I'm trying to read *Convergence conditions for random quantum circuits* by Emerson, Livine, Llyod (https://doi.org/10.1103/PhysRevA.72.060302), arXiv version: (https://arxiv.org/abs/quant-ph/0503210) which as I understand is a sort of "Central Limiting Theorem" for products of random unitaries.

Stated in not so rigorous, i.e. physics language it is the statement that if you compose unitaries drawn independently from a universal gate set (could be continuous, or discrete) then the distribution of such long products (i.e., "deep circuits") tends towards the Haar distribution.

In more mathematical language the measure of a product of unitaries $g = g_m \cdots g_2 g_1$ where each unitary $g_i$ is drawn independently from a probability measure $f$ over the full unitary group $G$, which generates the full group, converges exponentially fast in $m$ to the constant function w.r.t. the Haar measure on the group.

Broadly speaking I understand the logic is that they analyze the distribution of the product of unitaries, which is given by multiple convolutions of the underlying distribution $f$. A Fourier transform then turns the analysis of convolutions into an analysis of products of the Fourier components of the underlying distribution. The Fourier components $\hat{f}^s$ of $f$ are organized in terms of unitary irreps $s$ of $G$, where the trivial representation $s=0$ has dimensionality $d_0 = 1$. The claim is then (I guess for suitably well-behaved $f$s) Fourier components for irreps $s \neq 0$ upon raising them to a high power are subleading to the $\hat{f}^{s=0}$ component, so only this component survives, which is Fourier coefficient of the constant function.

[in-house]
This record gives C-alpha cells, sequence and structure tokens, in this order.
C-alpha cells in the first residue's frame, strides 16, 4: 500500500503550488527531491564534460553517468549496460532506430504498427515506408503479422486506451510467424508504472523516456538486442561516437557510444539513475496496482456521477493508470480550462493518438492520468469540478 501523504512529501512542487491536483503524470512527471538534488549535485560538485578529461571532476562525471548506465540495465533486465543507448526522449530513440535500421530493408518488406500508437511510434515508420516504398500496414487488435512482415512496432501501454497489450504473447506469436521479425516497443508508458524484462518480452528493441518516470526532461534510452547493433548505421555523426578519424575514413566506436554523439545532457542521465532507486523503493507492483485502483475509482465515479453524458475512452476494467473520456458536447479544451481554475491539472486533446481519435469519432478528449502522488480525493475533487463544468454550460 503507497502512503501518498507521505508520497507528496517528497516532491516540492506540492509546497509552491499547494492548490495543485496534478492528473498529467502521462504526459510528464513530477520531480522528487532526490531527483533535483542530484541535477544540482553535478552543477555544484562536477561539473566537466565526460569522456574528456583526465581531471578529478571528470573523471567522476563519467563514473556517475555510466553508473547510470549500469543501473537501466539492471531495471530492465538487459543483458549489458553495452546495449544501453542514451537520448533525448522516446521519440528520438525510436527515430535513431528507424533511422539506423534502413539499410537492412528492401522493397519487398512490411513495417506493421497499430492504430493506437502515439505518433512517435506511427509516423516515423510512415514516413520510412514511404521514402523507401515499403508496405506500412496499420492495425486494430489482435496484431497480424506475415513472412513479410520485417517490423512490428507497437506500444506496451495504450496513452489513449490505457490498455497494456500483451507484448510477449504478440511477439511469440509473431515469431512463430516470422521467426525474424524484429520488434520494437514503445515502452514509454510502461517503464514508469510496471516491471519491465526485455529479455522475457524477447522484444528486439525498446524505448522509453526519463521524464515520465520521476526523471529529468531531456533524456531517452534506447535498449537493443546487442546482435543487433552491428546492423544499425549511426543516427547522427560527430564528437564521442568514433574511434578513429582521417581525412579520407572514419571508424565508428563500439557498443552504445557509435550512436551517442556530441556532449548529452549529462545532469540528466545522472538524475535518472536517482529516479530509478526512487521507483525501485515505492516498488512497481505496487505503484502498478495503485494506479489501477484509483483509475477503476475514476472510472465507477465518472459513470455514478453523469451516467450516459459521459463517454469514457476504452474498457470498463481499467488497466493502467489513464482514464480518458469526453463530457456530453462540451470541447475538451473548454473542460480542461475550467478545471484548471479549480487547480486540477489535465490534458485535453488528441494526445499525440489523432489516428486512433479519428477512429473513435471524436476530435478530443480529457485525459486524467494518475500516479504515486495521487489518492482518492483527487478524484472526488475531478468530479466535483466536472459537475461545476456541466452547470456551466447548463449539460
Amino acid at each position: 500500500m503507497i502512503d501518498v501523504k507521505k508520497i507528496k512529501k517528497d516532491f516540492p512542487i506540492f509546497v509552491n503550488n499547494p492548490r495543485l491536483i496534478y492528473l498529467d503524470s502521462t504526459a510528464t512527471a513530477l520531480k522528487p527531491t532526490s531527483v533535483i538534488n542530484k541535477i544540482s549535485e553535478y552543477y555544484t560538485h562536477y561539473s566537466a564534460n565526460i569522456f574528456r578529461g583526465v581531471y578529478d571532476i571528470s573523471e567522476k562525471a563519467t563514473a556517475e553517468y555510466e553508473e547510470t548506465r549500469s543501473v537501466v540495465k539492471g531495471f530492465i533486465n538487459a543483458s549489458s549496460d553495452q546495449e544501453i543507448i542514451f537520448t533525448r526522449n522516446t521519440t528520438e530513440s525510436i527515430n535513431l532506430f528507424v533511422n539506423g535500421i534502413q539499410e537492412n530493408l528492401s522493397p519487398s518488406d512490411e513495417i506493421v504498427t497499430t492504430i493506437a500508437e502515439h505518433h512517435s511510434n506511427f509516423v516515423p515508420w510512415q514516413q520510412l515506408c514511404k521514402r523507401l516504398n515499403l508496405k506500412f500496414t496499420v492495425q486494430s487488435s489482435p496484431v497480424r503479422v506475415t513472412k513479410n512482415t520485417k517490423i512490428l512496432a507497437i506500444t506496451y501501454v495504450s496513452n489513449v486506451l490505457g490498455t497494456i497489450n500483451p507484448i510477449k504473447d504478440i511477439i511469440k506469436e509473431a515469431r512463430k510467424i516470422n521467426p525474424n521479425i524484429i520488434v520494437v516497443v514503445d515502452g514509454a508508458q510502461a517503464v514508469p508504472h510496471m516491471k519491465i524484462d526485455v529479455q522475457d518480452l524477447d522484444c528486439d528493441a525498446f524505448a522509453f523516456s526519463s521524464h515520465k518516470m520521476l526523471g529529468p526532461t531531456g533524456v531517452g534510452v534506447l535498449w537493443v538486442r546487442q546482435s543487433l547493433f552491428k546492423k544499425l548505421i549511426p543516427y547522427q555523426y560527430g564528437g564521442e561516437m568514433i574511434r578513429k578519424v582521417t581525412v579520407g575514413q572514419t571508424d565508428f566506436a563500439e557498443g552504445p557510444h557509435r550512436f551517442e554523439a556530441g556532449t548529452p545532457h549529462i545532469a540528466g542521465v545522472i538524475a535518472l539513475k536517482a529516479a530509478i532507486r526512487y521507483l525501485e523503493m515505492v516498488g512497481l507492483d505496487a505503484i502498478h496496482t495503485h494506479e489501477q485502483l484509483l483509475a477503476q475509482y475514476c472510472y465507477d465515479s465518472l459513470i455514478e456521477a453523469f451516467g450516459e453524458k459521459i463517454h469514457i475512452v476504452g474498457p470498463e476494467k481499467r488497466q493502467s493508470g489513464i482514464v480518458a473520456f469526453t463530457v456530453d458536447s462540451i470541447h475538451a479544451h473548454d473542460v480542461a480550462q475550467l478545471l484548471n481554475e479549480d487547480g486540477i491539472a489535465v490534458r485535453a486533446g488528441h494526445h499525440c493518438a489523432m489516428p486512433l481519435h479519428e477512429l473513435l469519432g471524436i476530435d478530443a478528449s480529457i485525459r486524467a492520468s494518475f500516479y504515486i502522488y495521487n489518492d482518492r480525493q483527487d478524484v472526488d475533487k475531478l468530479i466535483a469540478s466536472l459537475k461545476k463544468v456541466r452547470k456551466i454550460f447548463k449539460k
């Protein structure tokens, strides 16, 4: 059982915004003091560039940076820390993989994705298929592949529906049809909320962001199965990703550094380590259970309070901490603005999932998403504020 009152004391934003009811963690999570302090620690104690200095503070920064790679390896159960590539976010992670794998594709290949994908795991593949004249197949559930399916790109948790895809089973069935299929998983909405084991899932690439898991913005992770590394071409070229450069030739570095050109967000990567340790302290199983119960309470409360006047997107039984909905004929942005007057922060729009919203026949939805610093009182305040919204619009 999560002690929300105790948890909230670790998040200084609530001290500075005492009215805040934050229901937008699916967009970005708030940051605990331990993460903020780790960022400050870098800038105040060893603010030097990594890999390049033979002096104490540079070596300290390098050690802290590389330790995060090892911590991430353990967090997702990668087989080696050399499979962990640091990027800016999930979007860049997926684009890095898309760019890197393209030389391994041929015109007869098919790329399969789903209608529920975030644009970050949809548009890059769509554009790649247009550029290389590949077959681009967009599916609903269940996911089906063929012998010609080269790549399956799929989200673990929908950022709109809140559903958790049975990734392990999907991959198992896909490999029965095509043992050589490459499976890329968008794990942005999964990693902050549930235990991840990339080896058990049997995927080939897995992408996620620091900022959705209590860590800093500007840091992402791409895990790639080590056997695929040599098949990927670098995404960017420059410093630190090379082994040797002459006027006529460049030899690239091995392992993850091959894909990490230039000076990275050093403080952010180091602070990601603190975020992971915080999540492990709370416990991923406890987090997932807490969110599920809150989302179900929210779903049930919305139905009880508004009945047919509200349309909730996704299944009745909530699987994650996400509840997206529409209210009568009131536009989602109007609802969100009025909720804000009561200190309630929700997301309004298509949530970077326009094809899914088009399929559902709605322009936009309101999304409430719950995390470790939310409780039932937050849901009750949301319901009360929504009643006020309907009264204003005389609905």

The crux seems to be showing that Fourier components $\hat{f}^s$ for $s\neq0$ has norm less than dimension $d_s$ so that $(\hat{f}^s/d_s) < 1$ and hence $(\hat{f}^s/d_s)^m \to 0$ as $m\to \infty$ (where $m$ is the number of convolutions/products) --- this is Eq. (9).

Indeed, it is stated that for all vectors $x$ in the $s$ representation, \begin{align} |\hat{f}^s x| = |d_s \int_G d\mu(g) f(g) \overline{D}^{(s)}(g) x|_2 \leq d_s \int_G d\mu(g) f(g) \| \overline{D}^{(s)}(g) \| |x|_2 = d_s |x|_2 \end{align} where $d\mu(g)$ is the Haar measure on $G$ and $\overline{D}^{(s)}(g)$ is (as I understand) is the representation of element $g \in G$ in the $s$-irrep (so that $\| \overline{D}^{(s)}(g)\|=1$). Note the 1st term within the modulus is the (matrix-valued) Fourier coefficient $\hat{f}^s$ acting on vector $x$, and the 2nd term within the modulus without $x$ is the definition of $\hat{f}^s$ -- it is just extracting the Fourier component in the $s$-irrep like in standard Fourier analysis $\hat{f}(k) = \int dx f(x)e^{-ikx}$.

It is also stated (top of page 3 of the arXiv version) that equality holds iff $D(g)x = \xi(g) y$ is true for all $g$ for which $f(g) > 0$ where $\xi(g) \in \mathbb{C}$. And that since any $g \in G$ can be generated by the support of $f$, $D(g) x = \xi(g) y$ must hold also for all $g \in G$. This implies that we have a 1d rep of $G$ embedded in the irrep $s$.

Here is where I do not understand:

Why does equality hold iff $D(g)x = \xi(g) y$ is true for all $g$ for which $f(g) > 0$? If I plug this into the integral, I get $\hat{f}^s x = d_s \int_G d\mu(g) f(g) \overline{\xi}(g) \overline{y}$. But I don't see why the RHS has norm $d_s \|x\|_2$. I also don't see the other direction.

The second statement that since any $g \in G$ can be "generated by the support of $f$" the relation must hold for all $g \in G$ is cryptic to me. Could someone explain?

Lastly, why does equality imply we have a 1d rep of $G$ embedded in the irrep $s$?

Thank you.